Short biography - Ernst Kohlmann
Ernst Kohlmann was born in Wesel on 1st June 1926. His father, Martin Kohlmann, had worked as a farmer in South Africa for several years and opened a textile shop in Wesel in the 1920s. His mother, Frieda Kohlmann, née Marx, came from Siegburg. Ernst Kohlmann attended the elementary school in Wesel and, after the family's move to Cologne in 1934, the Municipal Israelite Elementary School in Lützowstrasse, before transferring to the Jewish Realgymnasium Jawne.
On 18th January 1939, he arrived in England with the first Jawne transport led by the Bonn rabbi and Jawne teacher Dr. Rudolf Seligsohn. With some classmates from the Quarta, including Kurt Marx, Julius Weil, Fritz Penas and Hans Walter, he initially lived in the Yavne hostel at 1 Minster Road in the London district of Cricklewood. The Orthodox upbringing that Rabbi Seligsohn sought as head of the house was alien to Ernst, who came from a liberal Jewish home. A few days before the outbreak of the Second World War, the hostel was closed, and the children were distributed among host families outside London. Ernst Kohlmann now lived with various non-Jewish host parents in Bedford.
His parents Martin and Frieda Kohlmann were deported from Cologne on 4th December 1941 and murdered in Riga in July 1944. Ernst's older sister, Margrit Kohlmann (*3.3.1924), survived deportation to Riga and other concentration camps. Shortly before the end of the war, she, and other prisoners of the Stutthof concentration camp, were taken to the Baltic Sea coast by ship. With the few survivors of this death journey, Margrit Kohlmann was liberated by the British Army in Neustadt, Schleswig-Holstein. She married Heinz Behrmann and lived for a time in Hunsrück before emigrating with her husband to Chicago.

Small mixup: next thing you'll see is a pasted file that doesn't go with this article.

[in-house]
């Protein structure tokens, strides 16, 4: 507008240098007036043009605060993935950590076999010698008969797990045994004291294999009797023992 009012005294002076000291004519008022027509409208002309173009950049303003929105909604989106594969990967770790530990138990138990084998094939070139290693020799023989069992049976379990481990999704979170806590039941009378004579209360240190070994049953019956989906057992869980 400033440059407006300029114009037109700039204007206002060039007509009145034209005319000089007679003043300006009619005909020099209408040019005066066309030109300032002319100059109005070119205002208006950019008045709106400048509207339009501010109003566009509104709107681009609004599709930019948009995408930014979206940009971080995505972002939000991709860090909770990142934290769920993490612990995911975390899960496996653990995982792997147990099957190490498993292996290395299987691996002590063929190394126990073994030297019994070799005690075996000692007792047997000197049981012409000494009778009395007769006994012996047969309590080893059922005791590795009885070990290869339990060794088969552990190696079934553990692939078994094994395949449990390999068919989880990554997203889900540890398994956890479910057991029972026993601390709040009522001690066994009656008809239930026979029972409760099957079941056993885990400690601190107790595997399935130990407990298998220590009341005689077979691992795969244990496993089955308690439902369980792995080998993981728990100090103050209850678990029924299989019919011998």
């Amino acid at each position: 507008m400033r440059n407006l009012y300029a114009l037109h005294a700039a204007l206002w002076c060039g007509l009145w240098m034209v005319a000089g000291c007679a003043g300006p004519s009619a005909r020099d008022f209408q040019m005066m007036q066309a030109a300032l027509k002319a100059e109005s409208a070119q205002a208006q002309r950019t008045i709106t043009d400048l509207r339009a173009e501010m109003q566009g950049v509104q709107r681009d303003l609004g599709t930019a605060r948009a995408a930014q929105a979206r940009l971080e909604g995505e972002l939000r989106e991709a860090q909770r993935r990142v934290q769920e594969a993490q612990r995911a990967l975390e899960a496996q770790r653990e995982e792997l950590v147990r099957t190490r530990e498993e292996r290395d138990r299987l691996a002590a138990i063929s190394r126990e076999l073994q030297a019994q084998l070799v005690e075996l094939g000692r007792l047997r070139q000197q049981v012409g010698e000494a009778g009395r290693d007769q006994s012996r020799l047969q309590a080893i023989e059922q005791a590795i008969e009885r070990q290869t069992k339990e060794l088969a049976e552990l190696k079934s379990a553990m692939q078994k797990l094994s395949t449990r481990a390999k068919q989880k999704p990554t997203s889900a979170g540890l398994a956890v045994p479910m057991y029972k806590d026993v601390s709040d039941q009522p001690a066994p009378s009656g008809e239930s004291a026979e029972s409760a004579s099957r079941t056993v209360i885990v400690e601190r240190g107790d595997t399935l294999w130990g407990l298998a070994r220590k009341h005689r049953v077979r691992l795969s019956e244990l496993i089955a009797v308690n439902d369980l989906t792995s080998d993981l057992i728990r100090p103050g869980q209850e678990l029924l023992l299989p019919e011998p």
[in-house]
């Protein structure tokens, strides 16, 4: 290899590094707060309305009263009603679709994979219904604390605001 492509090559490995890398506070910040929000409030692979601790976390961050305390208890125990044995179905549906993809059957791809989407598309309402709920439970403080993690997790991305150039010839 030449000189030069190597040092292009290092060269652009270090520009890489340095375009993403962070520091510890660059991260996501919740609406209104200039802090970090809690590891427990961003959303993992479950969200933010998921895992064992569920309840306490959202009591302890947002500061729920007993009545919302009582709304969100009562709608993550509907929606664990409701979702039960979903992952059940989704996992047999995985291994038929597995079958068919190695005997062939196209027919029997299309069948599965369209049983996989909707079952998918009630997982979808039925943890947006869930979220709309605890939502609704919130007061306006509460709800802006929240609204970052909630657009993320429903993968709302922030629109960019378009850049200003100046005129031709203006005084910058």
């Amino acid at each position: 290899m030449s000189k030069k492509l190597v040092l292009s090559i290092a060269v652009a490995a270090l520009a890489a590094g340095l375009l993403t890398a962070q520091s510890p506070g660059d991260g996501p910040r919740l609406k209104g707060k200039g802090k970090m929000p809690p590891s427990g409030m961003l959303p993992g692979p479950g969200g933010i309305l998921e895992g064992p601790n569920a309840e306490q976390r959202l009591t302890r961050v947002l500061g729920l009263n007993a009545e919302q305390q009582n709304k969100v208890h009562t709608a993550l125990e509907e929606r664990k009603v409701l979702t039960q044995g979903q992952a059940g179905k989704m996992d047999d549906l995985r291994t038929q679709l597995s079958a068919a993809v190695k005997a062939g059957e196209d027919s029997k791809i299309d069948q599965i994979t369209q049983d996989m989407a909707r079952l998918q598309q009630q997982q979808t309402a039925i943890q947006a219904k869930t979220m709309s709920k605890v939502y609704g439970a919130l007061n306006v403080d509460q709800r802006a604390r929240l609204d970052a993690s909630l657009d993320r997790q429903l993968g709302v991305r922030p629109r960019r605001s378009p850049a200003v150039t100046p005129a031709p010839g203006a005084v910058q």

Ernst Kohlmann had to leave school in Bedford at the age of 14 and was unable to achieve his wish to attend an art academy. Eventually he found an apprenticeship as a painter and decorator. He anglicised his name and was a member of the Air Training Corps of the R.A.F. from 1942 to 1945. On 8th May 1945, he flew low over his former parental home.
In 1946/47 he worked for the U.S. Army in Germany, where he met his wife Eva, who had also been rescued on a Kindertransport to England. In 1947, Ernest Kolman accepted British citizenship. He set up his own tradesman's business and had two children with his wife. After the children had finished school, Ernest Kolman went to night school to catch up on his A-levels, which he had not been allowed to take as a teenager. Since 1988, he has regularly attended the commemorations of 9th November in his hometown of Wesel and speaks about his story in schools there.
Ernest Kolman now (2016) lives in west London and has five grandchildren, all of whom live in the USA. In June 2016 he became an honorary citizen of his native town, Wesel.